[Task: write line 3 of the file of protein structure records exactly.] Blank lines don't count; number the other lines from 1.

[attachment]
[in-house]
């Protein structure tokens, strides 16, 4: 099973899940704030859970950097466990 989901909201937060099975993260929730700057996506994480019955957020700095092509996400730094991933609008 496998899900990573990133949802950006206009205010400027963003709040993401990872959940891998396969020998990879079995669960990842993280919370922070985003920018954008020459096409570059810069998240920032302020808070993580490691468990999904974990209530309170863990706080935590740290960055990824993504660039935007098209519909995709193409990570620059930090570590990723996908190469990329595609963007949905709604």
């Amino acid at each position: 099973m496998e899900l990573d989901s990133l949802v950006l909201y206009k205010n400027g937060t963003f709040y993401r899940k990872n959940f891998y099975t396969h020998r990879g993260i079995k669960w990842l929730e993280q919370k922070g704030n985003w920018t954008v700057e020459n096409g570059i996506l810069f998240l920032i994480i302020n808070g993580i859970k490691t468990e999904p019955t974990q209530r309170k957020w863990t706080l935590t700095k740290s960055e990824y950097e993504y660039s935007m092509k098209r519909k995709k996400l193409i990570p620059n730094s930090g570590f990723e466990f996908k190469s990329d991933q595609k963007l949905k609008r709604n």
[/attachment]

């Amino acid at each position: 099973m496998e899900l990573d989901s990133l949802v950006l909201y206009k205010n400027g937060t963003f709040y993401r899940k990872n959940f891998y099975t396969h020998r990879g993260i079995k669960w990842l929730e993280q919370k922070g704030n985003w920018t954008v700057e020459n096409g570059i996506l810069f998240l920032i994480i302020n808070g993580i859970k490691t468990e999904p019955t974990q209530r309170k957020w863990t706080l935590t700095k740290s960055e990824y950097e993504y660039s935007m092509k098209r519909k995709k996400l193409i990570p620059n730094s930090g570590f990723e466990f996908k190469s990329d991933q595609k963007l949905k609008r709604n």